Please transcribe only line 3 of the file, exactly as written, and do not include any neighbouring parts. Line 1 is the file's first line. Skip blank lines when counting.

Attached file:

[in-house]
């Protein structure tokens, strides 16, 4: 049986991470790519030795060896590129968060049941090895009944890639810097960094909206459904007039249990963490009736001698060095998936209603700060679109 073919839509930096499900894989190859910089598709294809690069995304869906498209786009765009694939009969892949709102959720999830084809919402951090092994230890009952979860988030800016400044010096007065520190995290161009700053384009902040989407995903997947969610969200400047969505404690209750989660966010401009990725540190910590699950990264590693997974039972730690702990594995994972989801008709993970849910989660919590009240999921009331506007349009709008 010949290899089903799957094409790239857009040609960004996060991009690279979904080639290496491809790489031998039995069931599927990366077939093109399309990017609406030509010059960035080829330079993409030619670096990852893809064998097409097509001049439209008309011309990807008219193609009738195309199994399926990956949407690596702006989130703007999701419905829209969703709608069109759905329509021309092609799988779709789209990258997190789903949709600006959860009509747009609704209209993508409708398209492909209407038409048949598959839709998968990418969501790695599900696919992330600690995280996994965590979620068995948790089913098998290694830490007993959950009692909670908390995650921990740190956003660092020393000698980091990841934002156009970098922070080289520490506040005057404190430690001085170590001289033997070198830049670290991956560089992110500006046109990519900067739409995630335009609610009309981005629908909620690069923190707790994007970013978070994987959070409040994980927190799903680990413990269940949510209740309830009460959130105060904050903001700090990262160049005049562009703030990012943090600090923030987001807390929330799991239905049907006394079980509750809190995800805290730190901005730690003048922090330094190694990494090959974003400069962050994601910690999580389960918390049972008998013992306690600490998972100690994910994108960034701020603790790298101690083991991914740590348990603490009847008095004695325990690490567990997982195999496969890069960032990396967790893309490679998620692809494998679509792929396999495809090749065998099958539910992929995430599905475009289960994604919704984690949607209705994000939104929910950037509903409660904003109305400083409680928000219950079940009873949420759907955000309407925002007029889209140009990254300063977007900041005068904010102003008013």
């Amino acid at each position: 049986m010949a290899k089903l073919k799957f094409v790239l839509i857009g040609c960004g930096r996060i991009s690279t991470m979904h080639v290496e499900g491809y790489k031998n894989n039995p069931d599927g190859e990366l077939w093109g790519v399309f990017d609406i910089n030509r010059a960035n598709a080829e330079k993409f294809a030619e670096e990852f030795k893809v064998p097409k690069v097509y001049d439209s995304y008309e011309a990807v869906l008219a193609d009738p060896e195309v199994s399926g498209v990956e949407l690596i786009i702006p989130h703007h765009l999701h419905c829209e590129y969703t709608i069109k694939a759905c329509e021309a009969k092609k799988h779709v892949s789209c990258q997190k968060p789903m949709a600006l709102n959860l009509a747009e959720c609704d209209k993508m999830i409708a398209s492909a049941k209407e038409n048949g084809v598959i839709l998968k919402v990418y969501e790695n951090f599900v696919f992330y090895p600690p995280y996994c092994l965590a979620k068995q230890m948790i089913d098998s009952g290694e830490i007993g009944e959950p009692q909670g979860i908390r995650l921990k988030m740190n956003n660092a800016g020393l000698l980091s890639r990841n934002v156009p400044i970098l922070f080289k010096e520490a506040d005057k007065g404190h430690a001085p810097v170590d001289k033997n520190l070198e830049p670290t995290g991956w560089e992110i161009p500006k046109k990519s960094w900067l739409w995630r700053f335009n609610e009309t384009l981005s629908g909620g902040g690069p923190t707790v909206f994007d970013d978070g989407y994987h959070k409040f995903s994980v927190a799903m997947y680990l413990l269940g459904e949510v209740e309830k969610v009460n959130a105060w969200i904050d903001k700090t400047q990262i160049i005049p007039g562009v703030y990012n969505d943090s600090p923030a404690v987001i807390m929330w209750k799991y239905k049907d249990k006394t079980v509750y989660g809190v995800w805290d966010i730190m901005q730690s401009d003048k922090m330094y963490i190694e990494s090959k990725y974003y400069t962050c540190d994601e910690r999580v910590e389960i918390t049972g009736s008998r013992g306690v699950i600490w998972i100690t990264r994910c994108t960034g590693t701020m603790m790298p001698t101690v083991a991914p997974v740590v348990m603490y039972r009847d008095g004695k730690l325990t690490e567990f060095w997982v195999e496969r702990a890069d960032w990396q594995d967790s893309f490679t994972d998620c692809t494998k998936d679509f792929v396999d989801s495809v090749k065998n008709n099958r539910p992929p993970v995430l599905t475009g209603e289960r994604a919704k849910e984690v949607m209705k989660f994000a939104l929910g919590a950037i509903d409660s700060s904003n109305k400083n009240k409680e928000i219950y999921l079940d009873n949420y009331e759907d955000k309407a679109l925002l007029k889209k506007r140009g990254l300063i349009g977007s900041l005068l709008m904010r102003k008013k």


């Amino acid at each position: 049986m010949a290899k089903l073919k799957f094409v790239l839509i857009g040609c960004g930096r996060i991009s690279t991470m979904h080639v290496e499900g491809y790489k031998n894989n039995p069931d599927g190859e990366l077939w093109g790519v399309f990017d609406i910089n030509r010059a960035n598709a080829e330079k993409f294809a030619e670096e990852f030795k893809v064998p097409k690069v097509y001049d439209s995304y008309e011309a990807v869906l008219a193609d009738p060896e195309v199994s399926g498209v990956e949407l690596i786009i702006p989130h703007h765009l999701h419905c829209e590129y969703t709608i069109k694939a759905c329509e021309a009969k092609k799988h779709v892949s789209c990258q997190k968060p789903m949709a600006l709102n959860l009509a747009e959720c609704d209209k993508m999830i409708a398209s492909a049941k209407e038409n048949g084809v598959i839709l998968k919402v990418y969501e790695n951090f599900v696919f992330y090895p600690p995280y996994c092994l965590a979620k068995q230890m948790i089913d098998s009952g290694e830490i007993g009944e959950p009692q909670g979860i908390r995650l921990k988030m740190n956003n660092a800016g020393l000698l980091s890639r990841n934002v156009p400044i970098l922070f080289k010096e520490a506040d005057k007065g404190h430690a001085p810097v170590d001289k033997n520190l070198e830049p670290t995290g991956w560089e992110i161009p500006k046109k990519s960094w900067l739409w995630r700053f335009n609610e009309t384009l981005s629908g909620g902040g690069p923190t707790v909206f994007d970013d978070g989407y994987h959070k409040f995903s994980v927190a799903m997947y680990l413990l269940g459904e949510v209740e309830k969610v009460n959130a105060w969200i904050d903001k700090t400047q990262i160049i005049p007039g562009v703030y990012n969505d943090s600090p923030a404690v987001i807390m929330w209750k799991y239905k049907d249990k006394t079980v509750y989660g809190v995800w805290d966010i730190m901005q730690s401009d003048k922090m330094y963490i190694e990494s090959k990725y974003y400069t962050c540190d994601e910690r999580v910590e389960i918390t049972g009736s008998r013992g306690v699950i600490w998972i100690t990264r994910c994108t960034g590693t701020m603790m790298p001698t101690v083991a991914p997974v740590v348990m603490y039972r009847d008095g004695k730690l325990t690490e567990f060095w997982v195999e496969r702990a890069d960032w990396q594995d967790s893309f490679t994972d998620c692809t494998k998936d679509f792929v396999d989801s495809v090749k065998n008709n099958r539910p992929p993970v995430l599905t475009g209603e289960r994604a919704k849910e984690v949607m209705k989660f994000a939104l929910g919590a950037i509903d409660s700060s904003n109305k400083n009240k409680e928000i219950y999921l079940d009873n949420y009331e759907d955000k309407a679109l925002l007029k889209k506007r140009g990254l300063i349009g977007s900041l005068l709008m904010r102003k008013k």